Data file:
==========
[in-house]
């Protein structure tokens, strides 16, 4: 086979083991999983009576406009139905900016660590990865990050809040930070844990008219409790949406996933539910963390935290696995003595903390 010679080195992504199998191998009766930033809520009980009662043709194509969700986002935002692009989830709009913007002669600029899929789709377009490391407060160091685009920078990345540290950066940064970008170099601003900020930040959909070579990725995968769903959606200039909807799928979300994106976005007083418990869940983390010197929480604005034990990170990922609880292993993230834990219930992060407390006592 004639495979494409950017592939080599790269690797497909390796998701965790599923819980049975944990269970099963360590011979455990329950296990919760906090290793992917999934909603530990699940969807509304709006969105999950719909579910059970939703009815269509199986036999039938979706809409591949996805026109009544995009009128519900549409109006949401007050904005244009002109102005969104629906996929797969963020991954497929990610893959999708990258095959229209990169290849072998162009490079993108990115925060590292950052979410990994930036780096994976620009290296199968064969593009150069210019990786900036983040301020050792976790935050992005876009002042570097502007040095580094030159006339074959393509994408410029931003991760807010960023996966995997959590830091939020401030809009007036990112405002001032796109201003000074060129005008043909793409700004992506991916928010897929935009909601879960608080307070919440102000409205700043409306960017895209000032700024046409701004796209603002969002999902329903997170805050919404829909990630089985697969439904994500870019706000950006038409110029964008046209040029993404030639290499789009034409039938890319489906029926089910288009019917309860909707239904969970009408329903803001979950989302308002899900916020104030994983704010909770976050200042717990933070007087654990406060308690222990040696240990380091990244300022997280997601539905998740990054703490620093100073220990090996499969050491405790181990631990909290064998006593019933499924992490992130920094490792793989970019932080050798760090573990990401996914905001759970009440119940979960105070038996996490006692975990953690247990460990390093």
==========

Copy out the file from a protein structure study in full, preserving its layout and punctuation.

[in-house]
């Protein structure tokens, strides 16, 4: 086979083991999983009576406009139905900016660590990865990050809040930070844990008219409790949406996933539910963390935290696995003595903390 010679080195992504199998191998009766930033809520009980009662043709194509969700986002935002692009989830709009913007002669600029899929789709377009490391407060160091685009920078990345540290950066940064970008170099601003900020930040959909070579990725995968769903959606200039909807799928979300994106976005007083418990869940983390010197929480604005034990990170990922609880292993993230834990219930992060407390006592 004639495979494409950017592939080599790269690797497909390796998701965790599923819980049975944990269970099963360590011979455990329950296990919760906090290793992917999934909603530990699940969807509304709006969105999950719909579910059970939703009815269509199986036999039938979706809409591949996805026109009544995009009128519900549409109006949401007050904005244009002109102005969104629906996929797969963020991954497929990610893959999708990258095959229209990169290849072998162009490079993108990115925060590292950052979410990994930036780096994976620009290296199968064969593009150069210019990786900036983040301020050792976790935050992005876009002042570097502007040095580094030159006339074959393509994408410029931003991760807010960023996966995997959590830091939020401030809009007036990112405002001032796109201003000074060129005008043909793409700004992506991916928010897929935009909601879960608080307070919440102000409205700043409306960017895209000032700024046409701004796209603002969002999902329903997170805050919404829909990630089985697969439904994500870019706000950006038409110029964008046209040029993404030639290499789009034409039938890319489906029926089910288009019917309860909707239904969970009408329903803001979950989302308002899900916020104030994983704010909770976050200042717990933070007087654990406060308690222990040696240990380091990244300022997280997601539905998740990054703490620093100073220990090996499969050491405790181990631990909290064998006593019933499924992490992130920094490792793989970019932080050798760090573990990401996914905001759970009440119940979960105070038996996490006692975990953690247990460990390093």